Widespread violations of the Fair Labor Standards Act’s minimum wage and overtime provisions have been found during an ongoing enforcement initiative conducted by the Department of Labor Wage and Hour Division’s Tampa office.  The initiative focuses on full-service restaurants and is being conducted in conjunction with the Florida Department of Business and Professional Regulation Division of Alcoholic Beverages and Tobacco, according to a statement released by the Wage and Hour Division on March 19, 2013.

According to the report, during 2012, the division’s Tampa office conducted more than 80 investigations of restaurants, resulting in nearly $500,000 in minimum wage and overtime back wages, as well as additional liquidated damages and civil money penalties, for more than 800 employees. The report cautions that investigators from the division’s Tampa District Office will continue to make unannounced visits to full-service restaurants to assess compliance with all labor standards. During 2012, the most common violations found included: requiring employees to work exclusively for tips, without regard to minimum wage standards; making illegal deductions from workers’ wages for walkouts, breakages and cash register shortages, which reduced wages below the required minimum wage; and incorrectly calculating overtime for servers based on their base rate before tips, instead of the correct minimum wage.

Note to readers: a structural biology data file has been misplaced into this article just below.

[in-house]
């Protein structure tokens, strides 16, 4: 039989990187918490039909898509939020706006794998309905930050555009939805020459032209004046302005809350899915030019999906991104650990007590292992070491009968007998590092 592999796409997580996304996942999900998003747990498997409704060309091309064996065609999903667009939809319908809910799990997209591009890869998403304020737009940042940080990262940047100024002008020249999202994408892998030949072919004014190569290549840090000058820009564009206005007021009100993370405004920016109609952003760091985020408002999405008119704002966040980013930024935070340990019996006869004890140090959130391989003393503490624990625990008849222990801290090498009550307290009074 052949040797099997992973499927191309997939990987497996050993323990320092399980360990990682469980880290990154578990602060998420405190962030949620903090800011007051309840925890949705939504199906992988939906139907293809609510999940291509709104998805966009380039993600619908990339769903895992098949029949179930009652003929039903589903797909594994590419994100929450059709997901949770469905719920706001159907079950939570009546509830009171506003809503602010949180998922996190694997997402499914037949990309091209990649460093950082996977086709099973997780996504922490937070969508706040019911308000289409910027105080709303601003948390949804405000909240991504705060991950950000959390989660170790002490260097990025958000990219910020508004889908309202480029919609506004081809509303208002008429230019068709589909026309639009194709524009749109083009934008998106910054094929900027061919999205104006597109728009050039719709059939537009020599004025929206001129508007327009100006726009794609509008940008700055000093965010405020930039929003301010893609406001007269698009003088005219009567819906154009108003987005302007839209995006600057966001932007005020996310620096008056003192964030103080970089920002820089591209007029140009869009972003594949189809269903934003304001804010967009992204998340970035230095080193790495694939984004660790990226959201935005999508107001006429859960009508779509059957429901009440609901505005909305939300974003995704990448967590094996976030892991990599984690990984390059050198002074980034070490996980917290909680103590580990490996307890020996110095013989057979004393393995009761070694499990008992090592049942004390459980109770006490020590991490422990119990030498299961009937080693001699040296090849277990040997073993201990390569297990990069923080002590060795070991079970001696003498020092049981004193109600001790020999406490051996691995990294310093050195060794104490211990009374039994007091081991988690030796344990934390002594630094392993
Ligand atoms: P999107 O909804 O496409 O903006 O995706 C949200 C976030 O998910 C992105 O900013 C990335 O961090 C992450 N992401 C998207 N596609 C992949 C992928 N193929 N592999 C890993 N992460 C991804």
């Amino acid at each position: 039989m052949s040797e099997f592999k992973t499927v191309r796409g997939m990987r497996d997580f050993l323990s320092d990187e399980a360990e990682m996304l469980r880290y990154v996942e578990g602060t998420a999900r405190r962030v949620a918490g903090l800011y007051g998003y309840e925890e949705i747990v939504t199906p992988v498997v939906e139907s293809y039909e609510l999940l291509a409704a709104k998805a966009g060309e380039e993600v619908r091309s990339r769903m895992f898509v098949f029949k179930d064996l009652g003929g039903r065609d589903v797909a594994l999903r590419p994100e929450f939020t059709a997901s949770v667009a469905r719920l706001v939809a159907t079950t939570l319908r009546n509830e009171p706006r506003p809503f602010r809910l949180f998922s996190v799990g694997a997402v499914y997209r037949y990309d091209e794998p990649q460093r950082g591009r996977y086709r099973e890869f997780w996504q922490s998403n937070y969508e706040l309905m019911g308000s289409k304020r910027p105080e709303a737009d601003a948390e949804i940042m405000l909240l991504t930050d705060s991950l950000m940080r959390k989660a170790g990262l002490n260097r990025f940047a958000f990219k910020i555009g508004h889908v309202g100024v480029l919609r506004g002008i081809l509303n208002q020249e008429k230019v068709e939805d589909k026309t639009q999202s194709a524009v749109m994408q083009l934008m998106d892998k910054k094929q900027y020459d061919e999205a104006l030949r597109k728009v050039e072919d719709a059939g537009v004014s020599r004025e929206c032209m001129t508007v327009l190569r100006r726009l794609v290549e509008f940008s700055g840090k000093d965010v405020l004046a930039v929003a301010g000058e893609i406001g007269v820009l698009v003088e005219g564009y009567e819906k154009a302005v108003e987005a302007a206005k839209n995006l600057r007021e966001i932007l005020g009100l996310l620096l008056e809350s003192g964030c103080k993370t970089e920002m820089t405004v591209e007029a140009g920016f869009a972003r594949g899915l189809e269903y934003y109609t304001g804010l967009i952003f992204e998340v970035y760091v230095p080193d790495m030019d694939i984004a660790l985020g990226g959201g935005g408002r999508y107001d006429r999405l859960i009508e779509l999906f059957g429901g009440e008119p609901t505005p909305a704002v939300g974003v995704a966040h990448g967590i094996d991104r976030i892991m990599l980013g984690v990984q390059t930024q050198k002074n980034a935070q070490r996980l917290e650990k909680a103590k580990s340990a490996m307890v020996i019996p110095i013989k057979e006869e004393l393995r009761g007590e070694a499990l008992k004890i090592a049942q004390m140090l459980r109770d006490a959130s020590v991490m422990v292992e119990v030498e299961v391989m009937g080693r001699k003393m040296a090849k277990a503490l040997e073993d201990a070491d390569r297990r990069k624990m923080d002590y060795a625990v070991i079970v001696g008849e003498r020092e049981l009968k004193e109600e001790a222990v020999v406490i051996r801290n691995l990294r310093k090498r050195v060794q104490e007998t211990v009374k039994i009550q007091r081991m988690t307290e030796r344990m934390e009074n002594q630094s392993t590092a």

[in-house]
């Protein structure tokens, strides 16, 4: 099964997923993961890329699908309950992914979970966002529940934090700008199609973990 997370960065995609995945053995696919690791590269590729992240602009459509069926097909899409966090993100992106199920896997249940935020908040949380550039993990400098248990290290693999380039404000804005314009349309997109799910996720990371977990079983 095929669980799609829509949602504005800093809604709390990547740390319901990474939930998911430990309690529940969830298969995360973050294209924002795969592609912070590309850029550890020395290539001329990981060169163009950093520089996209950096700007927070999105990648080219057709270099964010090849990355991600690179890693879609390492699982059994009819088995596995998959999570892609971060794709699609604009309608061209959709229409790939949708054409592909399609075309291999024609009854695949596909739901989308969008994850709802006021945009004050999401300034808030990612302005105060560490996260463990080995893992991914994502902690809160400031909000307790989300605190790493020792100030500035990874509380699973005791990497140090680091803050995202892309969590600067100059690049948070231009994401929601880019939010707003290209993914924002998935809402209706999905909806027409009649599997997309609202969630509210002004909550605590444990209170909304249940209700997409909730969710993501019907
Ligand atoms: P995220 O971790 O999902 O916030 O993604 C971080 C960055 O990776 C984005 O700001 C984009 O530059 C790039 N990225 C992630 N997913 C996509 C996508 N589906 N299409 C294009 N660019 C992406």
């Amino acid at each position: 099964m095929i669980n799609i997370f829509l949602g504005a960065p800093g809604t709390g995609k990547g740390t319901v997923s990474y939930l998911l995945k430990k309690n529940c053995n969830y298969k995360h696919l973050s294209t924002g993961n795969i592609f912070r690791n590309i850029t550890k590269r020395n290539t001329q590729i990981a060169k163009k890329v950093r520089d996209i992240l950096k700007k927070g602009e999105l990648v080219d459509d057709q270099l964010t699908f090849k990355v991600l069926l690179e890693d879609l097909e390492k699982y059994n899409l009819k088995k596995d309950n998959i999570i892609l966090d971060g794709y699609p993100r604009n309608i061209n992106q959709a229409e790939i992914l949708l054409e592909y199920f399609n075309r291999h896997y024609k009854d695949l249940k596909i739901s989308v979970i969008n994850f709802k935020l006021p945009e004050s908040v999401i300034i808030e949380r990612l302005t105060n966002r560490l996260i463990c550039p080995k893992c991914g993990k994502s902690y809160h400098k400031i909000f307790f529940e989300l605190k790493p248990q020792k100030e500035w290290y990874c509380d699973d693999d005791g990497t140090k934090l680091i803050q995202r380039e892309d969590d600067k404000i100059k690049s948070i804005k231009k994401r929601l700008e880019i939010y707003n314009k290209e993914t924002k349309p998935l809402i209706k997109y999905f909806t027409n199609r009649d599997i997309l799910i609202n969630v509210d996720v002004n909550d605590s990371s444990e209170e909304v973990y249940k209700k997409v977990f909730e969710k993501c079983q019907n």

The report states that, during 2013, if violations are found, the division will pursue back wages, civil money penalties and liquidated damages.  This is a more aggressive approach than  in the past, when, although liquidated damages are a statutory remedy, only back wages would be sought to resolve violations.

Florida employers should bear in mind that although the FLSA minimum wage for non-exempt employees is $7.25 per hour, the Florida minimum wage is $7.79 per hour. However, employers of “tipped employees,” who meet the eligibility requirements for the tip credit under the federal Fair Labor Standards Act (generally, they are able to keep all their tips and receive more than $30 per month in tips), may pay such employees a different direct wage. Such employers are allowed to claim a “tip credit” toward fulfilling the minimum wage requirements, whereby tips satisfy a part of the employer’s obligation to meet the minimum wage. The direct wage that must be paid to “tipped employees” is calculated as equal to the minimum wage ($7.79) minus the tip credit allowed under Florida law ($3.02), which equates to a direct hourly wage of $4.77 as of January 1, 2013. This is an increase from $4.65 per hour in 2012. If an employee’s tips combined with the employee’s direct wages do not equal the minimum wage, the employer must make up the difference. Employers also are required to provide employees notice of the tip credit provisions and to maintain accurate time and payroll records. Finally, employees must be compensated at time and one-half their regular rates of pay for hours worked beyond 40 per week

Given the increase in enforcement initiatives and penalties, it is especially important for restaurants, as well as all employers, to ensure compliance with the requirements of wage and hour law.